The Association of American Physicians and Surgeons (AAPS) recently stated that the Indiana state senate now requires hospitals to show proof of exemptions for pre-menopausal women who may become pregnant.
The bill, SB 162, gives hospitals permission to terminate the employment of any workers who come into direct contact with a patient who does not offer evidence of receiving vaccines for chickenpox, influenza, mumps, measles, rubella, diphtheria, tetanus, and pertussis. There will now be very few exemptions to this ruling.
All of the above live virus vaccines are not recommended for women who are pregnant or may become pregnant in a matter of weeks. This is because it is unclear how the vaccine will affect the fetus or a pregnancy, largely because of the mercury compound (thimerosal) that is a neurotoxin used in vaccines. In addition, researchers have removed thimerosal from most of the vaccines used in pediatrics, as there is concern about the rising numbers of American children who have neurological disabilities.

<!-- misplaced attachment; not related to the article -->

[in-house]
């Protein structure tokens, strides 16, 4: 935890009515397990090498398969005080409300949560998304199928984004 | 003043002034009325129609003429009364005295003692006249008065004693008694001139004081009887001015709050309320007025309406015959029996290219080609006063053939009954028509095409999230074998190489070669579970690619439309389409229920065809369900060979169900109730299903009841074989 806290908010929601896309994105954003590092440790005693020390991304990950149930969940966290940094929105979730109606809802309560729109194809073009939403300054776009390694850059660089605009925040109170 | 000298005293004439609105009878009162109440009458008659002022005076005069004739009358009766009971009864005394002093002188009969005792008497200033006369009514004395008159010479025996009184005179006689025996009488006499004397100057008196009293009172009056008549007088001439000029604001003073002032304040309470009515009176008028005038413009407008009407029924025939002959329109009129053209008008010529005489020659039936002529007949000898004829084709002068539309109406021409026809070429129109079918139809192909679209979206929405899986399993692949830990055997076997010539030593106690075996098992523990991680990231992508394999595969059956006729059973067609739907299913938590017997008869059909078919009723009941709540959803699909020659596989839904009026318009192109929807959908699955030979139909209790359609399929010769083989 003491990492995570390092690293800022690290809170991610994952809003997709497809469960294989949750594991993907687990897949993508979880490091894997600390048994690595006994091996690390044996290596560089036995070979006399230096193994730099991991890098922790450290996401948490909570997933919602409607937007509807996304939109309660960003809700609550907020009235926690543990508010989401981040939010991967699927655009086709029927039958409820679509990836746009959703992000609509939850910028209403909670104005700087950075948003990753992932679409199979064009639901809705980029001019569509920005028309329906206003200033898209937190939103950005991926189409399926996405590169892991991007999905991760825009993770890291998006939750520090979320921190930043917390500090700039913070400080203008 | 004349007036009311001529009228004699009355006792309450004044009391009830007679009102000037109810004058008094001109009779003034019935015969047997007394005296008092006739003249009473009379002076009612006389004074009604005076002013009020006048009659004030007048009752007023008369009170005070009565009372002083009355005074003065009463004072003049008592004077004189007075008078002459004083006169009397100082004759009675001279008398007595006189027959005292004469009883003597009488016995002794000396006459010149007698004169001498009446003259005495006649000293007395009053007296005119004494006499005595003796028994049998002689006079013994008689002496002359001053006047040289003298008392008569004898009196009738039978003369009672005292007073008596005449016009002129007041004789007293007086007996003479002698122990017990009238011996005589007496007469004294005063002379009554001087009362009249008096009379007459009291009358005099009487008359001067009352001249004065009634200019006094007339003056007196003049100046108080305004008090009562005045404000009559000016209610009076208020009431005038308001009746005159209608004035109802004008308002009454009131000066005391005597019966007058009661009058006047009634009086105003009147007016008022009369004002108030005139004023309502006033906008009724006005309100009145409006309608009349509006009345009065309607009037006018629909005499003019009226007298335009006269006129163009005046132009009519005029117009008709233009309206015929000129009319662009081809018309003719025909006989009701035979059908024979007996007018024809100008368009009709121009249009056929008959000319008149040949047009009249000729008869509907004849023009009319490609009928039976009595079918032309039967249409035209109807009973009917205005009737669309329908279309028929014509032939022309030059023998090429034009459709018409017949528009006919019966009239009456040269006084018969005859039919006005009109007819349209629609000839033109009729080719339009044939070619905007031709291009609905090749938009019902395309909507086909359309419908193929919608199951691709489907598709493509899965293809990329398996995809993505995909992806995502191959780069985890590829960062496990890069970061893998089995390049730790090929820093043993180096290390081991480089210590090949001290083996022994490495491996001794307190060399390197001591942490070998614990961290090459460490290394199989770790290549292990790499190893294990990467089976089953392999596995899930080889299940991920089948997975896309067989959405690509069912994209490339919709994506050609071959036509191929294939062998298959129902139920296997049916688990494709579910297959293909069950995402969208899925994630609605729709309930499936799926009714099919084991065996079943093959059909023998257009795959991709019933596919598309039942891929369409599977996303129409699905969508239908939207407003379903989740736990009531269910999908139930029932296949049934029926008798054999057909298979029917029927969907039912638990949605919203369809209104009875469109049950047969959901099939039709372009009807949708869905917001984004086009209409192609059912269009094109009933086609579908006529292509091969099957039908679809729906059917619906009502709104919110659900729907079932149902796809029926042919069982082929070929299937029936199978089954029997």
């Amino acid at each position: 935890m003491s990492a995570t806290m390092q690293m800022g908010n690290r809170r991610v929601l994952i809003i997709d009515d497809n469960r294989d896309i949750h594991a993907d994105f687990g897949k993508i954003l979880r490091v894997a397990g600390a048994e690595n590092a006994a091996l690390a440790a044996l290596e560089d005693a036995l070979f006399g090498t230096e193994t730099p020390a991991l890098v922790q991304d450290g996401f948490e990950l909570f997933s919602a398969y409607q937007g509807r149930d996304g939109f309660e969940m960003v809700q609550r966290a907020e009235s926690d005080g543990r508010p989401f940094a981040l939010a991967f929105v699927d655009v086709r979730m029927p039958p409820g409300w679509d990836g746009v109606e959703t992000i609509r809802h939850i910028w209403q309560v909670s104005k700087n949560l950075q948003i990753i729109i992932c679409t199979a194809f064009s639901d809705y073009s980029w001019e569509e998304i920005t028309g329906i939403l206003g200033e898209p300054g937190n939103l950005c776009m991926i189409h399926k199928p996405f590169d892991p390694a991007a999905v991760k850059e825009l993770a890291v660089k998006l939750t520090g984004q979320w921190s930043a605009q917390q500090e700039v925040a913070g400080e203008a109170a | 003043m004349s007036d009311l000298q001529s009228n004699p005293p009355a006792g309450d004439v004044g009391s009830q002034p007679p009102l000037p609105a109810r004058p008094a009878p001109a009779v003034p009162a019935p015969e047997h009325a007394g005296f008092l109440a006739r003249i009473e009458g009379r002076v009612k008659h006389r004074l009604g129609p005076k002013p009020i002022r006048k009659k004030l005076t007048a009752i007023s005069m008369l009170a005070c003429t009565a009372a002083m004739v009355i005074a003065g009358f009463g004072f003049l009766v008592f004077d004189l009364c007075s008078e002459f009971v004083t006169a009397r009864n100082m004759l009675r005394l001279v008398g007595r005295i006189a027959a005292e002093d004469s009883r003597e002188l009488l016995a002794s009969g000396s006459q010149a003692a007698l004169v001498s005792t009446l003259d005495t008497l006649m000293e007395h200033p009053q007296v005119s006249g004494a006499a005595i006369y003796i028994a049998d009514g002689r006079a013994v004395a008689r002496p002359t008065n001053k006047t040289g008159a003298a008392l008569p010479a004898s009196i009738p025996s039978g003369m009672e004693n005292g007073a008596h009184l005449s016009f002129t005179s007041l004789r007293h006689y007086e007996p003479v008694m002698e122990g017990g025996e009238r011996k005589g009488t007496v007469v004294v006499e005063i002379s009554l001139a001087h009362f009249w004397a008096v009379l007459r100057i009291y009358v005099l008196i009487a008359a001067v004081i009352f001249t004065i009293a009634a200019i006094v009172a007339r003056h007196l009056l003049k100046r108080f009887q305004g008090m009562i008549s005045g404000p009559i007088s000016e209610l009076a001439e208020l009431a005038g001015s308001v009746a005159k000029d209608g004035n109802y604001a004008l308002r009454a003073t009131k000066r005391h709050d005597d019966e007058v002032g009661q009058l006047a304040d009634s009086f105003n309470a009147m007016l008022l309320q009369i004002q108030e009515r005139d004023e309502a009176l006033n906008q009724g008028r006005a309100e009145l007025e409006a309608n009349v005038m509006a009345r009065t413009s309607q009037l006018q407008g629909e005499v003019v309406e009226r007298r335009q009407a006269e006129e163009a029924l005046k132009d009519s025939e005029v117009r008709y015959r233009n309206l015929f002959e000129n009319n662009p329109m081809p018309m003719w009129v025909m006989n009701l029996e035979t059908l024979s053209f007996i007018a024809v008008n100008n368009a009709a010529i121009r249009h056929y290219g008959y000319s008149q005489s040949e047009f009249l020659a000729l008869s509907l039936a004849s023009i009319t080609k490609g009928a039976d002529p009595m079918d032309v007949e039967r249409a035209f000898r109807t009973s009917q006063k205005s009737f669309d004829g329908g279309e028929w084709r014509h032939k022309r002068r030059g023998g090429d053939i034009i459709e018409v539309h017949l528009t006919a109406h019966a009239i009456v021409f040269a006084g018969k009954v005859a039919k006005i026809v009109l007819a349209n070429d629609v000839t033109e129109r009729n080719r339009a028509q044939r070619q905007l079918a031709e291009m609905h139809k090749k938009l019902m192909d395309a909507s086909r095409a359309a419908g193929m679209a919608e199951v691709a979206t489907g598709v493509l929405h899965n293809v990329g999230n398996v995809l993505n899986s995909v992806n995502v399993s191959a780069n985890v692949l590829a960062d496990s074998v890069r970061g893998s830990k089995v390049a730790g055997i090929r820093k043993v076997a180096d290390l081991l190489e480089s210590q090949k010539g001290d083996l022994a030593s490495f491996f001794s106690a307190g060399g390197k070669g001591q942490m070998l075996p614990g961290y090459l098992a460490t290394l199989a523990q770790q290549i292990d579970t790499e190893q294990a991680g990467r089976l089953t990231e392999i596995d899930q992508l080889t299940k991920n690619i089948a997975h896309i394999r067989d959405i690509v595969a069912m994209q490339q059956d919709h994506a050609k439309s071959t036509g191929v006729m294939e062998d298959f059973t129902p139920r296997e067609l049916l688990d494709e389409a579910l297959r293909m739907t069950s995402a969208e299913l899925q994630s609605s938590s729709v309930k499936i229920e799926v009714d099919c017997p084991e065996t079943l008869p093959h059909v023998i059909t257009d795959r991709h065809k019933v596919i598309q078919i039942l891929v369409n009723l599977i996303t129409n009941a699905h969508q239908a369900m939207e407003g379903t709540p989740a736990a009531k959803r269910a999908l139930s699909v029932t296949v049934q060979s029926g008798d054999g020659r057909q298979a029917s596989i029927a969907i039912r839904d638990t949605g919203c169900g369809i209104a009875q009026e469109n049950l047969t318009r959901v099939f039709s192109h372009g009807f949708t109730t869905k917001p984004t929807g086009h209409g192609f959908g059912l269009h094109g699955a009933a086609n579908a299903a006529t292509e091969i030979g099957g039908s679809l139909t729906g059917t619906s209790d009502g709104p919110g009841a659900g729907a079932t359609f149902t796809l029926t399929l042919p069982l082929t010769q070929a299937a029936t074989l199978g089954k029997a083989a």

Mercury builds up inside fetal tissue, which could harm the fetus. There have been limited safety studies for women who are pregnant and receive the inactivated influenza vaccine.
“We have no adequate safety testing for exposing fetuses during the critical time when their brains are developing,” AAPS Executive Director Jane Orient said. "All [sexually active] pre-menopausal women who have not been surgically sterilized could potentially become pregnant. If hospitals are determined to force vaccines on unwilling workers, they should at least automatically grant a medical exemption for potential pregnancy to any woman who requests it. No one should be forced to choose between her job and risking harm to a baby.”